“I’ll find Mr. Loggerhead for you,” I said confidently. “No one ever fails their first case, so it’s a guarantee that I’ll have him back to before you realize he’s gone.”
“Wait, this is your first-”
“So where did you see him last?”
She proceeded to give me Mr. Loggerhead’s entire life story. She purchased his egg from a licensed breeder and buried it in the sand herself before hiring a seagull to escort him back into the water. I, of course, didn’t really care, but it was good to get a sense of how much Mr. Loggerhead meant to Mona. Even if it meant hearing her go on for another fifteen minutes about everything that happened in his life. Finally, she got to the important part.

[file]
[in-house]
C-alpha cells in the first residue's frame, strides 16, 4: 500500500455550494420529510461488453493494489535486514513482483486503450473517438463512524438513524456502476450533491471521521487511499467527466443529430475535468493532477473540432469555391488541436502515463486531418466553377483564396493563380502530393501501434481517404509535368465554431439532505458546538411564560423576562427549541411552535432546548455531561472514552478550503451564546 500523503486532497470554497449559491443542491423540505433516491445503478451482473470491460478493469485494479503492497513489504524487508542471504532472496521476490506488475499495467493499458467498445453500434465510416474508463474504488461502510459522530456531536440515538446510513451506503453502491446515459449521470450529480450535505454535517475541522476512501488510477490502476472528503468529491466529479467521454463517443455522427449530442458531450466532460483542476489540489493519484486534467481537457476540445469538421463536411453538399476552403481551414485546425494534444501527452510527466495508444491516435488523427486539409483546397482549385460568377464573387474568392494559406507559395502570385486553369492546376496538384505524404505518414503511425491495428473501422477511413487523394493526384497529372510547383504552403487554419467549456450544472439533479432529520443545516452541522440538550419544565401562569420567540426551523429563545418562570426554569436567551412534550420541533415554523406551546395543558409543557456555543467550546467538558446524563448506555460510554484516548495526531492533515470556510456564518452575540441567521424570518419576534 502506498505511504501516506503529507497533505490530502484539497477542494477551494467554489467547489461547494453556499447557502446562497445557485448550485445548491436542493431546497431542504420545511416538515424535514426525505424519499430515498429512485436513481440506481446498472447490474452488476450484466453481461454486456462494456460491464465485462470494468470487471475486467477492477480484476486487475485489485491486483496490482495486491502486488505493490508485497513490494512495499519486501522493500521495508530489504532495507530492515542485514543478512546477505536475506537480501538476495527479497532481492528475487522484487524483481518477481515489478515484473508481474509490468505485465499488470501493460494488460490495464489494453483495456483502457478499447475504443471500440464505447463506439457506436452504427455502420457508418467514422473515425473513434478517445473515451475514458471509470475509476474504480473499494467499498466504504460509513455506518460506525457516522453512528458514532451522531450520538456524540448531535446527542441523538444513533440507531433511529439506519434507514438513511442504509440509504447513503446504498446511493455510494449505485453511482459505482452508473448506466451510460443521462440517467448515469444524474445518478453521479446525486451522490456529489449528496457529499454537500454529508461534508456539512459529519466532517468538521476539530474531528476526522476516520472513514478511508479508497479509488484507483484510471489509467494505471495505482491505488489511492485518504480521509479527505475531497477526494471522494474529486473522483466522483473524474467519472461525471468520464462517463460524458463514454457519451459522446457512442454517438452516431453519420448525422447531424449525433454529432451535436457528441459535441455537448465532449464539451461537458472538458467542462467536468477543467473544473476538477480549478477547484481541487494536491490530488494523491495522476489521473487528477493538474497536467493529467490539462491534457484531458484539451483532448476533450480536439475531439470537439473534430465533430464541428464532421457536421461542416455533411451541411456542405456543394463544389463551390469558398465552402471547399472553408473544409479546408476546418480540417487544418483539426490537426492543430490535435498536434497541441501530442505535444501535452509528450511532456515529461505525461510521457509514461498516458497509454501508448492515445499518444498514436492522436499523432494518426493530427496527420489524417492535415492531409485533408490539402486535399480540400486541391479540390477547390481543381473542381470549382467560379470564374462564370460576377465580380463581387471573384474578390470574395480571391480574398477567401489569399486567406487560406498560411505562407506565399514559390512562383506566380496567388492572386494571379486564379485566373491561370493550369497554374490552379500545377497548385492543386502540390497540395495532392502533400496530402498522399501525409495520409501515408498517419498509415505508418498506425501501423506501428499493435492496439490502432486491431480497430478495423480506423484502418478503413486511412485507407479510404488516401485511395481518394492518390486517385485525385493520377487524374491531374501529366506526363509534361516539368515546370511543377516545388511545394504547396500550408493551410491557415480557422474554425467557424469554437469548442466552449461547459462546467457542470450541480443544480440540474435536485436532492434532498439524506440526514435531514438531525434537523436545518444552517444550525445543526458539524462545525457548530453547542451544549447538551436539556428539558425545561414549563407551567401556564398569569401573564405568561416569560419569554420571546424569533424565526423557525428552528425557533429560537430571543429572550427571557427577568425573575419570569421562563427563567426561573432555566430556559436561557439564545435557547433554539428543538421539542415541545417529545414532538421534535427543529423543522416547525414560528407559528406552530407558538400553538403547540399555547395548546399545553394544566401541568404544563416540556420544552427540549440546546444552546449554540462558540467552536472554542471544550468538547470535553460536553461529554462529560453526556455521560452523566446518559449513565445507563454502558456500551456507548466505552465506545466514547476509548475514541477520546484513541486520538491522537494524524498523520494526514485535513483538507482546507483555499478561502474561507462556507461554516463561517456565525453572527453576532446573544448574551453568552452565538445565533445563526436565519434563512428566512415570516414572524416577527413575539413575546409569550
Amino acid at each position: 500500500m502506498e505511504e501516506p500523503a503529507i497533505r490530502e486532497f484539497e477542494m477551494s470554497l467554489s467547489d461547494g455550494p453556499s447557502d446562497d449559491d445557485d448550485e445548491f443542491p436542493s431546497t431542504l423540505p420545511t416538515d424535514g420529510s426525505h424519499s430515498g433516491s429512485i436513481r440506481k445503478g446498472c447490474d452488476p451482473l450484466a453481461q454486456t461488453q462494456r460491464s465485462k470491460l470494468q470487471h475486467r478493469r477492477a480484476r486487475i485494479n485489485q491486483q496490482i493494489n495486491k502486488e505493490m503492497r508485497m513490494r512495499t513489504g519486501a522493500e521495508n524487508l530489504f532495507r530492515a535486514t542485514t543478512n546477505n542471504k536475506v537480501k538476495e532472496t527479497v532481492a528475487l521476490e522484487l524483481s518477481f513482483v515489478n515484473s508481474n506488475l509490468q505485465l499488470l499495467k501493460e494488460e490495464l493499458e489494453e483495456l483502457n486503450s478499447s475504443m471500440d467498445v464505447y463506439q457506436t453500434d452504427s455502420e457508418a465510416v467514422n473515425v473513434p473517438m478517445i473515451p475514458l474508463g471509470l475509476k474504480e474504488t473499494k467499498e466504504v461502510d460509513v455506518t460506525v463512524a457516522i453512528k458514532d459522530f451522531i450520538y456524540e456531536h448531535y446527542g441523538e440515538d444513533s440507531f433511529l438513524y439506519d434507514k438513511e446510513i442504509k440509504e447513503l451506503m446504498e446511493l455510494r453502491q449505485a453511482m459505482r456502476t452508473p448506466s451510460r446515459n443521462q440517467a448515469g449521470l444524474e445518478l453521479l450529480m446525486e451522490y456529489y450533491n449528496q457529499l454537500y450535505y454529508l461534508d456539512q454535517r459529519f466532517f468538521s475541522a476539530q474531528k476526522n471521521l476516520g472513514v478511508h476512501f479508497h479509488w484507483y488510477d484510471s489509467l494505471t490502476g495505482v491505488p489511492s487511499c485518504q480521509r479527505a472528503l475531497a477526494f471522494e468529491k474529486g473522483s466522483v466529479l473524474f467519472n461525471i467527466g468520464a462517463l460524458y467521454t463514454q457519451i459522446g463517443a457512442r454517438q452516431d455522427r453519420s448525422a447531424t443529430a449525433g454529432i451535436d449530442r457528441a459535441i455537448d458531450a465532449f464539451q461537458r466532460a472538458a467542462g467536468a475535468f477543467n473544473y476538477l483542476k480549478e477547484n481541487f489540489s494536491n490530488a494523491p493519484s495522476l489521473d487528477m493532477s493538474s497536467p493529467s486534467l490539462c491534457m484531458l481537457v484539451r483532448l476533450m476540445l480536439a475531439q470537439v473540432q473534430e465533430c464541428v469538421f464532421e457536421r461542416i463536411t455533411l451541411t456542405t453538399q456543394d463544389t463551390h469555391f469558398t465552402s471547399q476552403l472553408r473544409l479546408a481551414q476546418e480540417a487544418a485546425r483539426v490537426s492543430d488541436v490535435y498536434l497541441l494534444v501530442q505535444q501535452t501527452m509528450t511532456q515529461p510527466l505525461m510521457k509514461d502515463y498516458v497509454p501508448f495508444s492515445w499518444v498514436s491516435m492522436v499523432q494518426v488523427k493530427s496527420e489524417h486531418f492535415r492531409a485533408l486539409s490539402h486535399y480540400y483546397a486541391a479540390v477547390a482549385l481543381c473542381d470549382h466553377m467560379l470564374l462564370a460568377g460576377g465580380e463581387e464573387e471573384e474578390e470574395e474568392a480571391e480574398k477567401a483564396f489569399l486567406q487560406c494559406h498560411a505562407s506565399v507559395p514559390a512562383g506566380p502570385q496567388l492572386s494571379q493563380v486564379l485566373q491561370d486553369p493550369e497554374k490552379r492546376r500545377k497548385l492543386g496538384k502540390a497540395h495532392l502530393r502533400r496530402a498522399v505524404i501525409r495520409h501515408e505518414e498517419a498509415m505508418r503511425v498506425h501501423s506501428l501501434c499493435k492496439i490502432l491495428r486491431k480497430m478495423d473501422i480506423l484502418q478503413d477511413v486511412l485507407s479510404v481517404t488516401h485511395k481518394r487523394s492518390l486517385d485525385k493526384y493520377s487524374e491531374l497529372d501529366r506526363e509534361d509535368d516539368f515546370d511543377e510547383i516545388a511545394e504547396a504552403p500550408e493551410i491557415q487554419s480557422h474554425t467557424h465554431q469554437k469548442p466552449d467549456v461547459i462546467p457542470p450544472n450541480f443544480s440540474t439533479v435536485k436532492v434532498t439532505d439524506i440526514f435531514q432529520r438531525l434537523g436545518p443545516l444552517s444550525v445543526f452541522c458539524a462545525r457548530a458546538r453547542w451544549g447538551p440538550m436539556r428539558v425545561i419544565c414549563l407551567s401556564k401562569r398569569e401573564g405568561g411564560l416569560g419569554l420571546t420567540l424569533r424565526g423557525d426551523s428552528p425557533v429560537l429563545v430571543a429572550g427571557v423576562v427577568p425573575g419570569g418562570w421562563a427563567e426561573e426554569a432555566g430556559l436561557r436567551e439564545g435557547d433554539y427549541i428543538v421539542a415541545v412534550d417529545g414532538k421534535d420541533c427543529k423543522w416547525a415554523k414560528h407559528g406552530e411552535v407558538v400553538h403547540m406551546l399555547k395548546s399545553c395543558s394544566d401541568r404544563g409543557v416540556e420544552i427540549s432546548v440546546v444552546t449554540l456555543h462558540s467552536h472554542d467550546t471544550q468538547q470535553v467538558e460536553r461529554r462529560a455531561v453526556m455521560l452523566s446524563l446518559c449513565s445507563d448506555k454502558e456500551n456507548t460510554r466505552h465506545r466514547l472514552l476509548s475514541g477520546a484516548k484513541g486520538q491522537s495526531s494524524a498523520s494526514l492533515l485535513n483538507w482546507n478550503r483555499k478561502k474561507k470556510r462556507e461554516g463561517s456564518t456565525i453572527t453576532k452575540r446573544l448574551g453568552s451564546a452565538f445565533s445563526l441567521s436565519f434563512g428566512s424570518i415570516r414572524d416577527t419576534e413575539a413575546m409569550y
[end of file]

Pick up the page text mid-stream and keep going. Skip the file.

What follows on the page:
“So, three days ago, I took him downtown to the vet. I turned around because I heard a loud noise behind me, and then he was gone. I must have covered the entire block, and I didn’t see anything. The police think I’m senile and won’t waste their time finding him.”
“Did you talk to the vet? Maybe they saw something.”
“He denied it. I trust Dr. Bruce with Mr. Loggerhead’s life, so I believe him. Someone must have come by and abducted him! It’s the only explanation.”
“Did you see anyone else on the street?”
“Well, not exactly,” she said. “But I know there had to have been someone. Mr. Loggerhead wouldn’t just run away!”
I, for one, wasn’t ruling that out. Still, I owed it to Mona to at least investigate. She was my first ever customer, and I wasn’t about to let her down.
After she left, I went straight for the vet’s office downtown.
Tune in next time, where I’ll continue to underwhelm readers!